QuiteRSS is a free, open source, and cross-platform RSS reader developed using Qt libraries. It features a multi-pane layout that can neatly categorize feeds and their content into separate panes. It comes with a Webkit based embedded browser, mainly used for rendering articles under individual feeds. Other main features of QuiteRSS include feed filters, ad-blocker, proxy settings, tabbed browsing, desktop notifications, system tray applets, importing and exporting of feeds, and so on.
To install QuiteRSS in Ubuntu, run the command below:
$ sudo apt install quiterss
To install QuiteRSS in other Linux distributions, follow official installation instructions available here.
Liferea is a free and open source RSS reader capable of fetching full content of articles for offline reading. It can also sync with other web based feed services, including your own self-hosted, cloud based feed readers. Similar to QuiteRSS, Liferea features a multi-pane layout for faster reading and better management of feeds and subscriptions. Liferea also has built-in support for podcast feeds.
To install Liferea in Ubuntu, use the following command:
$ sudo apt install liferea
Liferea can be installed in other Linux distributions by following instructions available here.
FeedReader and NewsFlash
FeedReader is a free and open source RSS client featuring a modern user interface made in GTK3. It can work with local RSS feeds added manually by users or it can sync with numerous third party web applications that provide RSS subscription management services. You can also configure it to work with your own self hosted solutions. Other features of FeedReader include support for rendering responsive articles, system notifications, feed filters, podcast support and custom user tags.
To install FeedReader in Ubuntu, use the following command:
$ sudo apt install feedreader
Note that the development FeedReader has stopped and a new RSS client called “NewsFlash” is being developed by the same developers. However, FeedReader has a pretty comprehensive feature set and it is still a very capable RSS reader. If you want to install NewsFlash, follow the instructions available on its FlatHub page.
RSSGuard is a relatively new RSS reader for Linux developed using Qt libraries. Its feature set is identical to other popular RSS clients like Liferea and QuiteRSS. It also supports web based feed services like NextCloud and TinyTinyRSS.
To install Feeds in Ubuntu, run following commands in succession:
$ sudo apt install flatpak
$ flatpak remote-add –if-not-exists flathub https://flathub.org/repo/flathub.flatpakrepo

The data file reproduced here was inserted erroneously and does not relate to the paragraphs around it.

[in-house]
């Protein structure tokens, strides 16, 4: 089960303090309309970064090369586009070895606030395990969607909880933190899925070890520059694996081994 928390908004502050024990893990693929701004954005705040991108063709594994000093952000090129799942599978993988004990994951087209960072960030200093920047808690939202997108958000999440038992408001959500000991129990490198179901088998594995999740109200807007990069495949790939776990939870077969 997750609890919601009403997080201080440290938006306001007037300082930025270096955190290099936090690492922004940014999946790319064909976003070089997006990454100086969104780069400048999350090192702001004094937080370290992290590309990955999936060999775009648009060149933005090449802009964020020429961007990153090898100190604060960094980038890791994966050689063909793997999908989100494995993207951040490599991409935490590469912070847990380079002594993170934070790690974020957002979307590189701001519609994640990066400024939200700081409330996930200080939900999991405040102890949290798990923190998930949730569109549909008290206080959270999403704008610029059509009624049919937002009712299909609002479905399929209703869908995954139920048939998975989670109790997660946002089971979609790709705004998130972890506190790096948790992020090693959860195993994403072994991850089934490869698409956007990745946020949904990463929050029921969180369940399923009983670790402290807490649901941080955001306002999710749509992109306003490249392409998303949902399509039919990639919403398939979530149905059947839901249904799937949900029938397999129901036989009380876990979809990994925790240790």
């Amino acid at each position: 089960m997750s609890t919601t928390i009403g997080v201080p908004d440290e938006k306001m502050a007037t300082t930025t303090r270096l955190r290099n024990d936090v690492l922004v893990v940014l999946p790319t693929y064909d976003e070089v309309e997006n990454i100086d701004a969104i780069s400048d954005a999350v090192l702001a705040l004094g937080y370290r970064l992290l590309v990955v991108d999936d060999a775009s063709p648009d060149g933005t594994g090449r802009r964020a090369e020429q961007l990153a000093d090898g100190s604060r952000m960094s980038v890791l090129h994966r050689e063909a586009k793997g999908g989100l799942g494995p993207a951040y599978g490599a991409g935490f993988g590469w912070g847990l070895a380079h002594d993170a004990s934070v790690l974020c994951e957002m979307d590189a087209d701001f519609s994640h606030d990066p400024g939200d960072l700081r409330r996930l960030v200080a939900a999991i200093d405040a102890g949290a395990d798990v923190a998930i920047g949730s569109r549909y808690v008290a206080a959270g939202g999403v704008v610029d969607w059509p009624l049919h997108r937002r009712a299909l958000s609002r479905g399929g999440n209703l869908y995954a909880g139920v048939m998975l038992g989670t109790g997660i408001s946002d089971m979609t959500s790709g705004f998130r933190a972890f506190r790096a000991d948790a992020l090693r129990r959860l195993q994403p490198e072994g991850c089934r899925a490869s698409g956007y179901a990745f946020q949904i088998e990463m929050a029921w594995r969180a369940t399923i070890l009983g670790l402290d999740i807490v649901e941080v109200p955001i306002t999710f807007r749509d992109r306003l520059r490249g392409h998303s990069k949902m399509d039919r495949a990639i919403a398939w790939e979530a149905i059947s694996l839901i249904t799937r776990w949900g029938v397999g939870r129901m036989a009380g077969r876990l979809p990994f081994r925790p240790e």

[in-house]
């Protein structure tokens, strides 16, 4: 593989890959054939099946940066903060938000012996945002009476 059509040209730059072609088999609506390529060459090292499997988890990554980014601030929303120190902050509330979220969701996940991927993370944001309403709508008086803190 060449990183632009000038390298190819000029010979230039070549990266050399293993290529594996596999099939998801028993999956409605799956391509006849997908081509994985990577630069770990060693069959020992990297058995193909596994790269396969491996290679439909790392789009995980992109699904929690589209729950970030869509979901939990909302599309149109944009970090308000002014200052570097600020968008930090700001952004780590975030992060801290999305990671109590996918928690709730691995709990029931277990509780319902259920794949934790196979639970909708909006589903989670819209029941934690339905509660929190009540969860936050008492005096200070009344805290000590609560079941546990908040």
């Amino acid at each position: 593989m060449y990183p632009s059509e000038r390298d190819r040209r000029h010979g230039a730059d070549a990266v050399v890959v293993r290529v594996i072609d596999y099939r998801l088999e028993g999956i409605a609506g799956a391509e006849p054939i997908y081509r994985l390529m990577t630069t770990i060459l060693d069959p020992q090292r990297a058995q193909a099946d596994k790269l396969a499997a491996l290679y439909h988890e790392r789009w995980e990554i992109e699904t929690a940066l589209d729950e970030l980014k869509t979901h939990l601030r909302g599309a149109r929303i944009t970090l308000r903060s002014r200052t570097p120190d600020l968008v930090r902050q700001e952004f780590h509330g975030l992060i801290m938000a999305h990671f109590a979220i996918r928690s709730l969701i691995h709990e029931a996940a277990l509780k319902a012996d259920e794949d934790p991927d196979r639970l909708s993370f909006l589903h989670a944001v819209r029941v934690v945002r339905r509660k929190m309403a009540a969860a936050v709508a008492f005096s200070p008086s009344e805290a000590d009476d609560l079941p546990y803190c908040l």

$ flatpak install flathub org.gabmus.gfeeds
Feeds can be installed in other Linux distributions from its FlatHub store page (scroll down for instructions).
Fluent Reader is a free and open source RSS reader developed using ElectronJS and web technologies. It features a user interface built using web frameworks and looks a little out of place with other native desktop Linux apps. There are a few features that make it different from other RSS readers. It can render full article pages along with all their CSS styles, similar to what you would normally see in a web browser. It also features a dark mode for comfortable reading experience.
Fluent Reader AppImage file can be downloaded from its GitHub page.
Newsboat is a command line RSS reader for Linux. You can add RSS URLs to a text file and Newboat will automatically get article feeds next time you launch it.
To install Newsboat in Ubuntu, run the command below:
$ sudo apt install newsboat
Newsboat can be installed in other Linux distributions by following a guide available here.
To launch Newsboat and load RSS feeds in a terminal, add feed subscriptions links to “$HOME/.newsboat/urls” file and run the command below:
Alternatively you can supply your own URL file by running a command in the following pattern:
$ newsboat -u “$HOME/urls.txt”
RSS readers provide an organized way to aggregate and read your favorite articles. However, the usage of RSS feeds have been declining over the years, mainly because of widening reach of social media and the closing down of Google Reader in 2013. Some Linux desktop RSS apps like RSSOwl are not in development anymore and there is an overall decline in the number of RSS applications for desktop PCs.